been achieved, in reversing the devastation wrought by the tyrannical rule
of Robert Mugabe and his ruling party Zanu-PF.

America ' s support for the Mbeki ' s ANC government ' s quite diplomacy
initiative comes into question. It is clear now  post 31 March 2005, that
quite diplomacy has failed to establish a more civil and tolerant
environment in Zimbabwe. In fact Zimbabwe ' s tyrant is firmly in place and
in a position of greater authority for the foreseeable future. The United
States assets freeze and travel ban has been more effective in the breach.
Its foundation, the Zimbabwe Democracy and Economic Recovery act passed into
law in 2002 has been rendered irrelevant  given the outcome of the March
2005 election, in turning the fortunes of the forces of democracy in
Zimbabwe. Further, in April of 2004, Zimbabweans petitioned the US
Government to grant Temporary Protection Status for Zimbabwe, citing
Zimbabwe ' s political and social meltdown as posing a threat to the safety
of returning residents. To date Temporary Protection Status has not been
granted despite indications that the Zimbabwean government is incapable of
handling the return of its citizens, and continues to perpetuate a culture
of intolerance and impunity.

Despite American rhetoric and display of megaphone condemnations of Mugabe,
American companies continue to trade with the described outpost of tyranny.
According to statistics published by the American Census board, American
imports from Zimbabwe of Green Coffee, Cane and Beet sugar, paper and paper
products, leather and furs, stone, sand, cement and lime, Nickel,
steelmaking and Ferro alloying materials, iron and steel, sulfur and
nonmetallic minerals have increased in dollar terms, over the past four
years. American importers accounted for 4.1%, of Zimbabwe ' s export
earnings in 2002, placing America as one of Zimbabwe ' s major export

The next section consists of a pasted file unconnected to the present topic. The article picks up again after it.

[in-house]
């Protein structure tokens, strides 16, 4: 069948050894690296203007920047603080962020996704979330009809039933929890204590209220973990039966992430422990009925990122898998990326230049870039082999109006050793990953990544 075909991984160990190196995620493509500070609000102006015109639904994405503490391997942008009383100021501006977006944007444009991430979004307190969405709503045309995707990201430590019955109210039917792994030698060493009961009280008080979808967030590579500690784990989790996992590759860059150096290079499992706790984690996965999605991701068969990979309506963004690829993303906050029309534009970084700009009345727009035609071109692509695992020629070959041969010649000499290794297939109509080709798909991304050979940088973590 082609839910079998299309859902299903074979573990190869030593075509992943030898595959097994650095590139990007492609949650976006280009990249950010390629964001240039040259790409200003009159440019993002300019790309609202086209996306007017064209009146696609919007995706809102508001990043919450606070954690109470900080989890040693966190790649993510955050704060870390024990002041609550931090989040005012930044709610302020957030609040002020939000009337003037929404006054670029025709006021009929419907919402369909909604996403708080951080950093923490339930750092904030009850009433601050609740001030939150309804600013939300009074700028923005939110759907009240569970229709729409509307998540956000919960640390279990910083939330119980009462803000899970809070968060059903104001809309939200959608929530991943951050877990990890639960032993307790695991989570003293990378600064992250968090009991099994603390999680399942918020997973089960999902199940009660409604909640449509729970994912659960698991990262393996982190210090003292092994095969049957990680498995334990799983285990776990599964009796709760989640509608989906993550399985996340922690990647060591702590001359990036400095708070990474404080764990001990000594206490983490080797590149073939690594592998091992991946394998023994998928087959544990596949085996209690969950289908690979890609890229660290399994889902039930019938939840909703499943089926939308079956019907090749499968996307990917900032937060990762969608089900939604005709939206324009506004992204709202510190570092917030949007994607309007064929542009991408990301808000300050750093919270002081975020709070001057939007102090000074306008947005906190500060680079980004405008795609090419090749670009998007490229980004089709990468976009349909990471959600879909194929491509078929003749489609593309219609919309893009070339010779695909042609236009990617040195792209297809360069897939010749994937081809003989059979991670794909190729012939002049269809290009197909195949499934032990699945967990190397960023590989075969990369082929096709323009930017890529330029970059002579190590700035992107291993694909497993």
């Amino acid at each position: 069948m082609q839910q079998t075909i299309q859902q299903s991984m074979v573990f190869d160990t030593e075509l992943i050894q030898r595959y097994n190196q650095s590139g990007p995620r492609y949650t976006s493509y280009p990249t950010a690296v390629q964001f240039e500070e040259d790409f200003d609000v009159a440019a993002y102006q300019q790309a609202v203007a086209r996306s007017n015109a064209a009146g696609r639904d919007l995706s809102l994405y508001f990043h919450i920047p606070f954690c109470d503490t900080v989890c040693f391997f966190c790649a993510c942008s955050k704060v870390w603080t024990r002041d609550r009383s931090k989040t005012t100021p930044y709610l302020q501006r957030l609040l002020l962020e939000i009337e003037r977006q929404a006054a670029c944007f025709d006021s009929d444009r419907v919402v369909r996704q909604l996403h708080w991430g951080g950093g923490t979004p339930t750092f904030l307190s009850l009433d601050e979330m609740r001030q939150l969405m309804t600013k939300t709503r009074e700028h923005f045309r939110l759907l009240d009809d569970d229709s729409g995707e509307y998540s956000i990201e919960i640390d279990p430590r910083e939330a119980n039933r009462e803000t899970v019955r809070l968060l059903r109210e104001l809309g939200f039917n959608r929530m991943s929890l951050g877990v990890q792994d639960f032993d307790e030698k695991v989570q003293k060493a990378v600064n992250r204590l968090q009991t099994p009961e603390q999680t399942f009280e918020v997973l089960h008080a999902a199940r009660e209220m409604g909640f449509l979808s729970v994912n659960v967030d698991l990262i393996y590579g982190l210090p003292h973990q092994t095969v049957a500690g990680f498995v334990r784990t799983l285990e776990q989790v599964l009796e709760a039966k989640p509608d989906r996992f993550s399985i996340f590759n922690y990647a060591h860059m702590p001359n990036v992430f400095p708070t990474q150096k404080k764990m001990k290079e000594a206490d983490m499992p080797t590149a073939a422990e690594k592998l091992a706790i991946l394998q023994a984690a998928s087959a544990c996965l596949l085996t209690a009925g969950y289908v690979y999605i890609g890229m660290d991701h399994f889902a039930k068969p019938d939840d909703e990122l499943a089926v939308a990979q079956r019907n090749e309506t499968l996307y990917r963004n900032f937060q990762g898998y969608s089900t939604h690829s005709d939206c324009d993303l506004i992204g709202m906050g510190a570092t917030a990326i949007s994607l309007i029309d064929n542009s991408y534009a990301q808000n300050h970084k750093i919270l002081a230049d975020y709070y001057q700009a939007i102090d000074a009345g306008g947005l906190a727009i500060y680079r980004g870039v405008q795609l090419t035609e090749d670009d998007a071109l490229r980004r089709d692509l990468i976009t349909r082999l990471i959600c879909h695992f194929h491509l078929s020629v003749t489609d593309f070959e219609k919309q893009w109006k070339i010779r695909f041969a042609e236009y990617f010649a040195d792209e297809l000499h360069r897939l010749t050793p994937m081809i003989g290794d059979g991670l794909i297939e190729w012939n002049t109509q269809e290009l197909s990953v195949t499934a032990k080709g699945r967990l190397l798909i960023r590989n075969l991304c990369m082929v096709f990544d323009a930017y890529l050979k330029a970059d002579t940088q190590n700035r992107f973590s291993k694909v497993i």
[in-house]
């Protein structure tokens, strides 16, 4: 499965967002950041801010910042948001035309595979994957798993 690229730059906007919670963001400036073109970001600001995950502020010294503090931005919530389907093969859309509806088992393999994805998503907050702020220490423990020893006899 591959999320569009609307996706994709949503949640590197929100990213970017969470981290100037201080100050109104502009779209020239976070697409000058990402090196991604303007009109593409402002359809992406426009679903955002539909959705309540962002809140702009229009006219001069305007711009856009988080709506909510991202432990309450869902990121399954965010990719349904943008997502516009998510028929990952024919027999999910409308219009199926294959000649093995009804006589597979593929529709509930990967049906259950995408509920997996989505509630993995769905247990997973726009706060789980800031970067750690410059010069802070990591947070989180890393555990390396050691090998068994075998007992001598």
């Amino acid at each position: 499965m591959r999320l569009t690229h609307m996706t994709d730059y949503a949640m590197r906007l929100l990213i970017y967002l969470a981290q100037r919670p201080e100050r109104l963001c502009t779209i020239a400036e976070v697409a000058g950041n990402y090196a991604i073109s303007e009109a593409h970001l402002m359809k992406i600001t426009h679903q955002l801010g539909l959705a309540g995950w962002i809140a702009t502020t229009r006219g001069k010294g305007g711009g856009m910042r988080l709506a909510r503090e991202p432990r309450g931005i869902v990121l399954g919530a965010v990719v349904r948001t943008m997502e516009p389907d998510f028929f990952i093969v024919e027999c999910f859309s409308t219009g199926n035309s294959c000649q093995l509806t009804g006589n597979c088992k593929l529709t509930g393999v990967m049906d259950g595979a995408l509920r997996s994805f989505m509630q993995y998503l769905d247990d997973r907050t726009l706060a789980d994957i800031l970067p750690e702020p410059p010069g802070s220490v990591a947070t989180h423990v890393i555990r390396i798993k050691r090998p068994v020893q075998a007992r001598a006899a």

destinations. In developed nations, economic terms, this trade volume is
insignificant, however, in developing countries economic terms, every dime
counts, and could mean the difference in deciding whether to yield to the
people ' s demand for democratic reform or purchasing, military hardware to
equip its mechanisms of repression.

America is not without peers, in trading with the outpost of tyranny.
According to trade statistics tabulated by the Indigenous Business
Development Centre of Zimbabwe, a creation of Zanu-Pf, to champion its
indigenization policy, European Union member states accounted for 14.6% of
Zimbabwe ' s export earnings in 2002. The reality of trade agreements
between America, the European Union and Zimbabwe- the outpost of tyranny,
severely undermines the effectiveness of their collective calls for Mugabe
to adopt democratic reform. A Western diplomat revealed that, Zimbabwe has
signed an asset protection agreement with France. This could explain the
French government ' s invitation of Mugabe to Afro- French summit in 2003,
and the French shopping spree of the Zimbabwean first lady, Grace Mugabe and
her relatives. A broader interpretation of these facts leaves one to wonder
if the love of money and the desire for wealth displayed by America and her
allies is not the root of Mugabe ' s evil.

For the impoverished people of Zimbabwe, who often go without fuel,
electricity, health care, food and freedom, this apparent duplicity, is
tantamount to betrayal, and is viewed as aiding and abetting the Mugabe
government, in its murderous agenda.
Without the preparedness on the part of America and her European allies to
move beyond rhetorical postures, to in real terms isolate the Mugabe
Government, in response to the holding of elections in March 2005, in the
absence of tangible reforms, the prospects of the country ' s return to
democracy are greatly reduced.

It follows then, that the international community ' s policy on Zimbabwe
must be revised. It is recommended that;

The US together with its European partners agrees to a set of measures that
would effectively isolate the Mugabe regime.
a) Widen the scope of the travel ban to include parastatal executives,
b) Include measures that restrict the ability of the Zimbabwean government
to participate in international financial and economic transactions, by
designating or specifying certain banking institutions from engaging with
European and American banking institutions.